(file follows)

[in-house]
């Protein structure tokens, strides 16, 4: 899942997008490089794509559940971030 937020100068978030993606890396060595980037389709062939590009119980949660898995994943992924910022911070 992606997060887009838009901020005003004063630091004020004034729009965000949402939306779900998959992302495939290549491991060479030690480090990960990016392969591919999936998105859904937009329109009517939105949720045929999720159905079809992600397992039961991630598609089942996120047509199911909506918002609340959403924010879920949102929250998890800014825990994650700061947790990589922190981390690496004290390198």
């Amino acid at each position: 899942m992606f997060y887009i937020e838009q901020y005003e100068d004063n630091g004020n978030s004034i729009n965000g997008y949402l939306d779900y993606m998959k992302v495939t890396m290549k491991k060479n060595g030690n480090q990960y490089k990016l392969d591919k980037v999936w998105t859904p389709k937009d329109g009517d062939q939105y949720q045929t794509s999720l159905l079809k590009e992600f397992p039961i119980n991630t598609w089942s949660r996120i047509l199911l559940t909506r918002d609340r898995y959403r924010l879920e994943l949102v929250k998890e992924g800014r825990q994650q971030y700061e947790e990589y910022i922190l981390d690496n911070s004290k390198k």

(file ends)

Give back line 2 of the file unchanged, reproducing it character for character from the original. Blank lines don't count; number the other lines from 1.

């Protein structure tokens, strides 16, 4: 899942997008490089794509559940971030 937020100068978030993606890396060595980037389709062939590009119980949660898995994943992924910022911070 992606997060887009838009901020005003004063630091004020004034729009965000949402939306779900998959992302495939290549491991060479030690480090990960990016392969591919999936998105859904937009329109009517939105949720045929999720159905079809992600397992039961991630598609089942996120047509199911909506918002609340959403924010879920949102929250998890800014825990994650700061947790990589922190981390690496004290390198």